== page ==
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Thoughts from a C++ library developer.

Move semantics and default constructors - Rule of Six?

A really long time ago - over four weeks! - I wrote about move safety.

I really need to force myself into blogging on a schedule. Let’s say I’ll publish something at least every two weeks.

The post spawned a lot of discussion about whether you should rely on moved-from state behavior or make any guarantees. See the first half of this CppChat episode for more.

BTW: Thanks for the nice words, Jon! Really appreciate it.

But I’m not going to continue that discussion. Both sides have convincing arguments and I don’t really want to advocate for one side here.

Instead I’m going to talk about something else related to the C++ move semantics, that couldn’t fit into the original post: The relationship between a default constructor and move semantics.


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C++98’s Rule of Three

In C++98 there was the rule of three: If you define a destructor/copy constructor/copy assignment operator, you also have to define the other two.

A class with a destructor usually needs to do some cleanup: your class owns some form of resource which needs to be freed. And if your class owns a resource, it also needs to take special care before copying it.

Now when you have a C++98 class with a destructor, you have two sane options for the copy constructor/assignment operator:

  1. “Delete” it, disallow copying for your class.

  2. Define it so that it performs a deep copy of the resource or some form of ref-counting.

So far, too simple.

C++11’s Rule of Five

C++11 added move semantics and thus the rule of three became the rule of five (destructor/copy constructor/copy assignment/move constructor/move assignment).

Move in general can be seen as an optimization of copy for those cases where you don’t need the original object anymore. Then you can just “copy” by stealing the resource of the original object - a move.

Furthermore move semantics allows move-only types. Most “resources” cannot be copied properly and if you disable copy you cannot return the resource holder from functions. But with move you solve both problems: Instead of copy you steal the resource and you can return from functions.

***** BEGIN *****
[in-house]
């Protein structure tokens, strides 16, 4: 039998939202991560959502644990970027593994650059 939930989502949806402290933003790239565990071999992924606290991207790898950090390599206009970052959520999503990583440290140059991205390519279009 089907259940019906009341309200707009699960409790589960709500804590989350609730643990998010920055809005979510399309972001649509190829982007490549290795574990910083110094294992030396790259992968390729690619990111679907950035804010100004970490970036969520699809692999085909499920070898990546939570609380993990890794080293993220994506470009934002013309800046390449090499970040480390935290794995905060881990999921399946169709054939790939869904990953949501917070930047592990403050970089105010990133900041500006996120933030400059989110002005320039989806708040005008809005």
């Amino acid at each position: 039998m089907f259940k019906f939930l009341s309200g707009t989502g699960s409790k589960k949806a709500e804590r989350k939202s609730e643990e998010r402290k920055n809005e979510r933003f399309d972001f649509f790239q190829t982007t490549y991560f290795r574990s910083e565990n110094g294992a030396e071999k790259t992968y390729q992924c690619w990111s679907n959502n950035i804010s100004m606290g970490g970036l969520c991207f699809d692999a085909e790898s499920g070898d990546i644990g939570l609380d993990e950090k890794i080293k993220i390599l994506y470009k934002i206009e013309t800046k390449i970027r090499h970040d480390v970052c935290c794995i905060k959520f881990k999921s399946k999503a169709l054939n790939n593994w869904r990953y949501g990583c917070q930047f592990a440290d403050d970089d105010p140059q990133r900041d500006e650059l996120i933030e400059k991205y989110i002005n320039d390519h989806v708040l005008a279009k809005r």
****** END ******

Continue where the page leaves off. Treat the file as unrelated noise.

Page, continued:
Move-only types are in my opinion the more useful feature move semantics gave us. But there is a subtle change in semantics when introducing move semantics.

A C++98 example

Consider a socket class that is a C++ wrapper around some C API for handling sockets. In C++98 it would lock like this:

class socket
{
public:
    socket()
    : socket_handle_(open_socket())
    {
        if (!is_valid(socket_handle_))
            throw invalid_socket_exception();
    }

    ~socket()
    {
        close_socket(socket_handle_);
    }

     

private:
    socket(const socket&); // no definition
    socket& operator=(const socket&); // no definition

    native_handle socket_handle_;
};

Ah, the good old way to delete copy constructors, so nostalgic…

Actually, this was before my time and it just feels bad.

We have a constructor that opens a socket given some parameters and a destructor that closes the socket. Copy operations are “deleted” because there is simply no way to copy a socket.

Note that in order to prevent user errors, the socket is checked for validity in the constructor. Only a socket object with a valid handle can be created. The socket class is thus never “empty”, i.e. doesn’t store a valid socket handle, it always has well-defined semantics. If a user gets a socket object, it can always use it without any checks.

This is a nice feature of an API.

I’m ignoring the fact that the socket might become invalidated due to a later operation.

Migrating socket to C++11

Fast forward 13 years. socket has become wildly used throughout the code base, even though people always complain that you can’t return it from functions.

But thanks to C++11 there is a solution: move semantics! So one day a developer goes ahead and adds a move constructor and move assignment operator to the socket class. The implementation naturally invalidates the socket from the original object, so that only the new one will destroy it.

So… end of story?

No.

Adding the two move operations was a bad idea and is a breaking change. A breaking change of the worst kind: the code still compiles, the code even works - until someone writes code similar to the following:

socket my_socket();

socket your_socket(std::move(my_socket));

do_sth(my_socket);

We’re passing a moved-from socket to do_sth(). As said above: the moved-from socket has an invalid handle, this is just the nature of moved-from objects. do_sth() does not expect that you give it an invalid socket object and is not prepared to handle it - why would it? It wasn’t possible to get and invalid socket object until very recently - it had a never-empty guarantee.